In October 2010, I blogged:
By embracing and welcoming the notion of teachers exiting during training (including helping them think about “what’s next” — other professions they might want to pursue), you reduce the number who quit later (at more perilous times).
Here’s a nice healthy exit story: Max. Tall dude, Harvard alum. I asked him to share his tale....
Back in 2010, Max was working for Sierra Club in San Fran.
He wrote then:
My decision to leave MTR was in some small way a result of some lingering doubts I had since that rocky fall. But mostly it came from a desire to explore other interests and passions of mine before committing wholeheartedly to a career. I think that in order to be a good teacher, you need to be ready to unflinchingly put your all into it. I wasn’t there.
If I ever go back to pursuing teaching, I’ll make that decision from the empowered standpoint of knowing that I want my life to center on my work. I decided to leave MTR right before April break, before the job search process. I finished MATCH Corps in June and felt immensely proud and satisfied with the work I had done all year.
Well, he did decide to go back to teaching. At a prep school. Like I said in my recent blog about Healthy Exit-er Steve,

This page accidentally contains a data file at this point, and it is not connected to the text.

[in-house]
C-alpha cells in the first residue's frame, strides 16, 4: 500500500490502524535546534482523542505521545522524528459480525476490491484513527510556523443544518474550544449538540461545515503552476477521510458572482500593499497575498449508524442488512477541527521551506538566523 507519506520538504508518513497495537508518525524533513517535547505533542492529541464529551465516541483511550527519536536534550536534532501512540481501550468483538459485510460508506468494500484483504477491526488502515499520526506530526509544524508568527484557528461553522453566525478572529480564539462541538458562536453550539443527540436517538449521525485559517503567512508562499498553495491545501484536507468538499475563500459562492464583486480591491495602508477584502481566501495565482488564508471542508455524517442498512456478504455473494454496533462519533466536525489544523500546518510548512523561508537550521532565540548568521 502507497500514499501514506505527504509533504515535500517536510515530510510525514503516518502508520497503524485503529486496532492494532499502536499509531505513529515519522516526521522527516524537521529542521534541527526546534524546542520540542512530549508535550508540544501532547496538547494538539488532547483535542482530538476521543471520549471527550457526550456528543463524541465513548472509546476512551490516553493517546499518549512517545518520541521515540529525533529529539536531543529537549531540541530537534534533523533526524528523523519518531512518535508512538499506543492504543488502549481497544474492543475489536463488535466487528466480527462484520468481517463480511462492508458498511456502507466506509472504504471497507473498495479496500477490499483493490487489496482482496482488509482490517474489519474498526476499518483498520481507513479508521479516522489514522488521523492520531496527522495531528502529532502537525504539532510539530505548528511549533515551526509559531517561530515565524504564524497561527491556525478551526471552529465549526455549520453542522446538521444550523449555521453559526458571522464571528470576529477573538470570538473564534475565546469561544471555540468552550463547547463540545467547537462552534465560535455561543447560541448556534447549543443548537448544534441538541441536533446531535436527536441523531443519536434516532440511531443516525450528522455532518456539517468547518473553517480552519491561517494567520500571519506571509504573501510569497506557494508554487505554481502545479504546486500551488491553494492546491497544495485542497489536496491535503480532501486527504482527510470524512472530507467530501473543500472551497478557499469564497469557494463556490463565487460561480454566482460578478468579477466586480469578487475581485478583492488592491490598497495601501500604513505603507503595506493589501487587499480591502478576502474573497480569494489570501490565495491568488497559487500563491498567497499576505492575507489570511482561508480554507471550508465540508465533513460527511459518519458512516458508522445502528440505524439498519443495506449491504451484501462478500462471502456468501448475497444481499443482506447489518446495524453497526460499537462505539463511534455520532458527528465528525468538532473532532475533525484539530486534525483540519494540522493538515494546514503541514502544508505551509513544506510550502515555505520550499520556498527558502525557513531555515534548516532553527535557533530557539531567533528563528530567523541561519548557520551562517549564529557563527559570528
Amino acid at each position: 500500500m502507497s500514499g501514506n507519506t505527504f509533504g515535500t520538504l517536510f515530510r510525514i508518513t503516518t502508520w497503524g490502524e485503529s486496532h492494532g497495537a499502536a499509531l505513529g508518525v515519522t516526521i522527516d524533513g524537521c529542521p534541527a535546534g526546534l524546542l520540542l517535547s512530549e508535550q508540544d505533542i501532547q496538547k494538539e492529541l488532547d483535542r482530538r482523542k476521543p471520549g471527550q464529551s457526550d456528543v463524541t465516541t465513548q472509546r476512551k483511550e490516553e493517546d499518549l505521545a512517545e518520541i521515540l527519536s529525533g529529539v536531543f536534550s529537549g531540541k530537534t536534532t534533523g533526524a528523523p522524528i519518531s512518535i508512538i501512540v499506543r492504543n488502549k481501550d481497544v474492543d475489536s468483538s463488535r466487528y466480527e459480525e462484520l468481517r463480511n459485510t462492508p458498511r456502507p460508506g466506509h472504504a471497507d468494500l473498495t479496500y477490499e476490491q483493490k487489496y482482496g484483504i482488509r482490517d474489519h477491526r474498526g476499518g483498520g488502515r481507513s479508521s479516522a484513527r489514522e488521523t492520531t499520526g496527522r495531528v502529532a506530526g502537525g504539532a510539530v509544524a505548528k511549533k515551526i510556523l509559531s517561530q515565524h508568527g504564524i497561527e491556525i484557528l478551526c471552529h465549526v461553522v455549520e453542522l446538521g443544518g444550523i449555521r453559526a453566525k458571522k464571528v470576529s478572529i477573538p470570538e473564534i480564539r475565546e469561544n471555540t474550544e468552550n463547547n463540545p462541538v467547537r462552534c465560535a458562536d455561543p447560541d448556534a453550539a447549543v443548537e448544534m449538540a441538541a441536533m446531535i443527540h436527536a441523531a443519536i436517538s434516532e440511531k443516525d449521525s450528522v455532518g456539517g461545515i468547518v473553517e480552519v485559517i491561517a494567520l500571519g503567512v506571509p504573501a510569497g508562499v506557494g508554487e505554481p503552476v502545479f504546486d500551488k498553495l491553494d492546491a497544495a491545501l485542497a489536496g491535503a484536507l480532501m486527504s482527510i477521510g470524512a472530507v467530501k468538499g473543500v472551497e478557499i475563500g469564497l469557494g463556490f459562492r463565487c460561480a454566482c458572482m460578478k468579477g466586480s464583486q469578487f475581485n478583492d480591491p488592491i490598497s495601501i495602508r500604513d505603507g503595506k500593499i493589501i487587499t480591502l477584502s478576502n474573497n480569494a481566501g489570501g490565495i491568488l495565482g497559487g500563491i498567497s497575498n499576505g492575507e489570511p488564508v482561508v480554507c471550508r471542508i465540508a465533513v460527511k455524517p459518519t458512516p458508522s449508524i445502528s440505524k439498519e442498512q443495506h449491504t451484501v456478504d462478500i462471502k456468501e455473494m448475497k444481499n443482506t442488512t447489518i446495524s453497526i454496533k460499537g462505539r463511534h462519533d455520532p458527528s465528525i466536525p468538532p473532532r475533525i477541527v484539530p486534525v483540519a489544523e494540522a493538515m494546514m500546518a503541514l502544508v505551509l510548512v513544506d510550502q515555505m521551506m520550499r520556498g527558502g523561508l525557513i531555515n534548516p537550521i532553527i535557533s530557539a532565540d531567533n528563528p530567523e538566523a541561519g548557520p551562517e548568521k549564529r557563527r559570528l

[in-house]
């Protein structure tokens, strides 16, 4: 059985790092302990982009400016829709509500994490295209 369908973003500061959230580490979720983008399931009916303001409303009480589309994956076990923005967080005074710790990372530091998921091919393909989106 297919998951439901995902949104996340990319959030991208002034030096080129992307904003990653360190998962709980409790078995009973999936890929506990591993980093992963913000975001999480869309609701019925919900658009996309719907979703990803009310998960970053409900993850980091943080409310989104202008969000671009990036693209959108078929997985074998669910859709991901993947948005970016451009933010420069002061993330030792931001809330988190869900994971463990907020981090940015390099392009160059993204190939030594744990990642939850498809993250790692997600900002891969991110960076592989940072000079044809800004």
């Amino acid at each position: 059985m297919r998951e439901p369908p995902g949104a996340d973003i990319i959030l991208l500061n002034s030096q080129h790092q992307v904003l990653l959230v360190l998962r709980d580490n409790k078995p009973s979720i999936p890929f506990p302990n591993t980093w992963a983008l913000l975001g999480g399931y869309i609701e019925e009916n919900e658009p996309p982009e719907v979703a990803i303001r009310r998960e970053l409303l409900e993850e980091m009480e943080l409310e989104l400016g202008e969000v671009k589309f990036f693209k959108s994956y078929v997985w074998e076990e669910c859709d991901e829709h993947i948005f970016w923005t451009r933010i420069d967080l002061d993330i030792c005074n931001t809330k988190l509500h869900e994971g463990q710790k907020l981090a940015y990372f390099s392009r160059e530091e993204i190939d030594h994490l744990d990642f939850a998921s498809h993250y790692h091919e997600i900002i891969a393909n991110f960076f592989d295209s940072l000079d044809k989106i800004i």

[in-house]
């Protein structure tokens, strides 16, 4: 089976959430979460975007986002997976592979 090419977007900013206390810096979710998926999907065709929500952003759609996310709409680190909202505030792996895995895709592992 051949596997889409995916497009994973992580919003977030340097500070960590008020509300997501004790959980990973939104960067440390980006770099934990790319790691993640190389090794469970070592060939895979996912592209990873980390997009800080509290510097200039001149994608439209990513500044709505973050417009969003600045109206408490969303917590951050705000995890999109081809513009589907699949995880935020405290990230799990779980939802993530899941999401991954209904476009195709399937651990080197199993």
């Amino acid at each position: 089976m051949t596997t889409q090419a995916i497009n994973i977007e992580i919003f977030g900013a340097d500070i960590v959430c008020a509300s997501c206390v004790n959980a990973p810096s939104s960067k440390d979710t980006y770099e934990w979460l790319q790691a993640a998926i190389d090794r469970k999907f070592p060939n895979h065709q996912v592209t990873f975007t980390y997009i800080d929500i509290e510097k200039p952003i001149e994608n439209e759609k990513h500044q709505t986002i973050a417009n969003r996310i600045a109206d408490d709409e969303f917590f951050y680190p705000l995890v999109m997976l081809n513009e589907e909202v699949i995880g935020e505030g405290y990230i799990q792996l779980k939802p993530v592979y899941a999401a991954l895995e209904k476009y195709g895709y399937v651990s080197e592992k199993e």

Sometimes our sector gets caught up in trying to make a utilitarian calculation of how to somehow “generate the most good.” It can lead to an implication that only teaching poor kids is noble and meaningful. That is silly.
That is as true today as it was 2 weeks ago. Max, like Steve, emailed me to tell me about his teaching job. I'm sharing with his permission.
Overall I'm feeling good about how the year is going. I feel like I'm learning a lot every day and have at least one or two salient moments that reveal a path to how I can improve in the future. It's definitely been a challenge, but in a different way than the way than I found at MATCH. Working at a private school offers an environment that's more forgiving of initial mistakes, but I think still just as challenging to achieve excellence.
I can't tell you how much of a help my experience at MATCH was going into this new context. So many of the same principles still apply.